Setup a Company Limited by Guarantee in Singapore

Posted By Singapore Translators | Publised At 07/12/2021
Last Modified: 28th Dec 2021330

Everything you should know about establishing a company limited by guarantee

Singapore allows non-profit organizations to operate all their business activities by forming a company limited by guarantee, charitable trust, and societies. The benefit that you receive by registering Companies Limited by Guarantee (CLGs) involves limited liability and tax benefits.

Setup a Company Limited by Guarantee in Singapore

In this article, we have covered some of the characteristics of a CLG and the process of incorporation.

About Company Limited by Guarantee?

A Company Limited by Guarantee is mainly incorporated to conduct non-profit activities such as charity work.

Since CLGs are governed by the Companies Act and registered with ACRA, they are usually established by non-profit organizations seeking corporate status.

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How do companies limited by guarantee differ from companies limited by shares?

Like the company limited by shares, the company limited by guarantee does not enjoy the benefit of holding share capital. As a result, the liability of members of the company limited by guarantee is limited to the specific amount they usually undertake to invest in the company’s assets during the time of winding up.

A company limited by shares, on the other hand, is liable for the amount of capital that that shareholder has taken up.

Are companies limited by guarantee private or public companies?

Companies limited by guarantee are called public companies, while those with share capital are considered private companies.

Do I need to establish for-profit organisation as a company limited by guarantee?

The company limited by guarantee is not granted to pay dividends and profit to their members since the structure is not suitable for a for-profit organisation. However, the profit organisation is for those seeking a return on their investment in the form of dividends.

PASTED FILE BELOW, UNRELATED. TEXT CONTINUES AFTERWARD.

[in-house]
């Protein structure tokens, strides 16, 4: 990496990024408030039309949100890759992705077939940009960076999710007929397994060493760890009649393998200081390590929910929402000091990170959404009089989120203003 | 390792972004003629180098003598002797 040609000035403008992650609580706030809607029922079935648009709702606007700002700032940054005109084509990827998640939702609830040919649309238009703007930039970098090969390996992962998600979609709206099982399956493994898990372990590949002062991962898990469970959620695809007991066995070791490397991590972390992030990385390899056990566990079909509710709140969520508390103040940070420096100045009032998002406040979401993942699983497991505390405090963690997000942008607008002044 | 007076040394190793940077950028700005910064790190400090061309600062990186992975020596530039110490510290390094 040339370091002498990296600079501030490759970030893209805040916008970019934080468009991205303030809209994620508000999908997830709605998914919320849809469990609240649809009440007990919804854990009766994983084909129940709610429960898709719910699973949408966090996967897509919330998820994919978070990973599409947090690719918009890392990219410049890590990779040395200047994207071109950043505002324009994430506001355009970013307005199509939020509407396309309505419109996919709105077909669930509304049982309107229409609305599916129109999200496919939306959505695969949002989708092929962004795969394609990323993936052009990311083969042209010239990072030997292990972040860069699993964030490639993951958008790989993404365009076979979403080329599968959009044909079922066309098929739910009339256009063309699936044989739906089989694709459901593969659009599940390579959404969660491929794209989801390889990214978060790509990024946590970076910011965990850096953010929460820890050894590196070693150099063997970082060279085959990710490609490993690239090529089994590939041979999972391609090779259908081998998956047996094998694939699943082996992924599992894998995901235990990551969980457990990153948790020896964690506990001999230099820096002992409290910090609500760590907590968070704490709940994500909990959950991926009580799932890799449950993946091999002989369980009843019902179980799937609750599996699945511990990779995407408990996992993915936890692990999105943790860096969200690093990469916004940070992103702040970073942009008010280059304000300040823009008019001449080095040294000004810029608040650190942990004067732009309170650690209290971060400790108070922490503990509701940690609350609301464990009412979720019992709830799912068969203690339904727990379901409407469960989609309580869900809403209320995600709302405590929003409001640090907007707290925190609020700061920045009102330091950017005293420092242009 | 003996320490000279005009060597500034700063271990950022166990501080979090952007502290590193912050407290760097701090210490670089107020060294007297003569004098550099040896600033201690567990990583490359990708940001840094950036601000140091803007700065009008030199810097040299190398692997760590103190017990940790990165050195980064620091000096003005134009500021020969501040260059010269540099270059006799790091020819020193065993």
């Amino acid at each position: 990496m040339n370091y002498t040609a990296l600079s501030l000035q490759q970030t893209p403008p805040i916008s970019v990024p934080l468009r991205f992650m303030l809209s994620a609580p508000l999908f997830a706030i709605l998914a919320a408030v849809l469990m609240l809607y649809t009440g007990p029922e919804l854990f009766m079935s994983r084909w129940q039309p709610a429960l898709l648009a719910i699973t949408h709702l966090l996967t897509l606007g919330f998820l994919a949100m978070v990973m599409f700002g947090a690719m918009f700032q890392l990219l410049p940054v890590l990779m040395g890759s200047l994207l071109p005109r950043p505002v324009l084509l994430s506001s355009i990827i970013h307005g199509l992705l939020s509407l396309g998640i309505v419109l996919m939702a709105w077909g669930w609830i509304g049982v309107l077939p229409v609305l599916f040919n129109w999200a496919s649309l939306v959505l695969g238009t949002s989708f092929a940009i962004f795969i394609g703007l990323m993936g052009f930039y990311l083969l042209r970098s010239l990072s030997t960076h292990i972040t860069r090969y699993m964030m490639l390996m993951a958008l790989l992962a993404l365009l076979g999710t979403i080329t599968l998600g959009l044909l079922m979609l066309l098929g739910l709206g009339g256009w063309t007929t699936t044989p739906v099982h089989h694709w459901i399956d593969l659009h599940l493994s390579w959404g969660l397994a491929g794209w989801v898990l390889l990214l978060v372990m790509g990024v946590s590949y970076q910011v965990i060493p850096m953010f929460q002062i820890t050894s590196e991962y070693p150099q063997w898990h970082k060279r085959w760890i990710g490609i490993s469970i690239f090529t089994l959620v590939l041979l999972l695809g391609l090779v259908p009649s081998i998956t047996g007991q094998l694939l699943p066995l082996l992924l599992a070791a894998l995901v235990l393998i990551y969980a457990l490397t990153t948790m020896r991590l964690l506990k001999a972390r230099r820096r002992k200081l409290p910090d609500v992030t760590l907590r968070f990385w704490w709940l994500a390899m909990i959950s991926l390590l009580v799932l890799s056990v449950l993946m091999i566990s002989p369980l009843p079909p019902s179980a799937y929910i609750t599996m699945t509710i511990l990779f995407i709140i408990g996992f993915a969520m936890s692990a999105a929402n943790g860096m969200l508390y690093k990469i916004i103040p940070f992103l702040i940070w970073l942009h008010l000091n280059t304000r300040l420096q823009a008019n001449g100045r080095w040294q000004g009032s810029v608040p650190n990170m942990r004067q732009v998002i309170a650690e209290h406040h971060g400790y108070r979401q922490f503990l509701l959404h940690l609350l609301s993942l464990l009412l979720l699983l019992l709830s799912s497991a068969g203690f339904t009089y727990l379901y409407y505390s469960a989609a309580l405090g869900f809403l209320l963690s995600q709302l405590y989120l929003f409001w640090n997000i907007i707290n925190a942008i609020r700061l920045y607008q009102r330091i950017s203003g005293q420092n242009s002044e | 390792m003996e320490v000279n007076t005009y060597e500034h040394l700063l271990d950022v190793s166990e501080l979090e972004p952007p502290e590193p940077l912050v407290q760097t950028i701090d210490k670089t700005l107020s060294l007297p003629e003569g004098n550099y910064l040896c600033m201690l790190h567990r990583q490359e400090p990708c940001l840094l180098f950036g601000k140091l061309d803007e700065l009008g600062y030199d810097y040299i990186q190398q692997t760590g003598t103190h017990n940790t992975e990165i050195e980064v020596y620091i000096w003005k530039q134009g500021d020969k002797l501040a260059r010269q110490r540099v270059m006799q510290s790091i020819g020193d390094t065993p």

Why Incorporate a Company Limited by Guarantee?

As opposed to not incorporating at all

Several organizations might avoid registration to acquire flexibility and lower cost. Furthermore, the company’s registration in Singapore offers numerous benefits to organizations.

Members who incorporate receive limited liability protection. For example, once a CLG is incorporated, it is regarded as a separate legal entity. Therefore, a CLG can take legal action or sue in its name, although its members are not liable for the actions of the CLG.

At last, the company incorporation might provide you with excellent tax benefits. The companies limited by guarantee needs to pay corporate tax at 17% and can also enjoy the tax directions. In contrast, CLGs those have been given charity status and hence are not subjected to taxation.

As opposed to choosing other legal structures suitable for non-profits, e.g. society or charitable trust

If you are not interested in registering business structure as a company limited by guarantee, non-profit organizations also provides the option like society or charitable trust to conduct their activities. However, before proceeding further, it’s better to look at some crucial differences between these structures.

No doubt CLGs offers you limited liability and tax benefits, still it is imperative to consider your organization’s characteristics before deciding if a CLG is the best structure for your organization.

Structure

Usually, a society is composed of about 10 people and is the best choice for a small non-profit group with few members. Hence, a society can prove to be the ideal choice for small non-profit groups with few members. Unlike CLGs, societies are not required to file annual returns to ACRA.

In general, trusts are established by people who want to keep aside some portion of income for charitable purposes each month or annually. That’s why the expenses of establishing and managing the trust can be a bit higher than other charitable options.

Separate legal personality

Like the CLG, society and trust are not legally separate entities. Therefore, members are not entitled to sue or be sued on behalf of society and trust. Instead, individuals have to defend themselves on their own behalf.

In societies and trusts, it is the members who bear their losses; trustees are only liable for the losses of the trusts. On the other side, the companies limited by guarantee are regarded as a separate legal entity and allows its members to enjoy limited liability.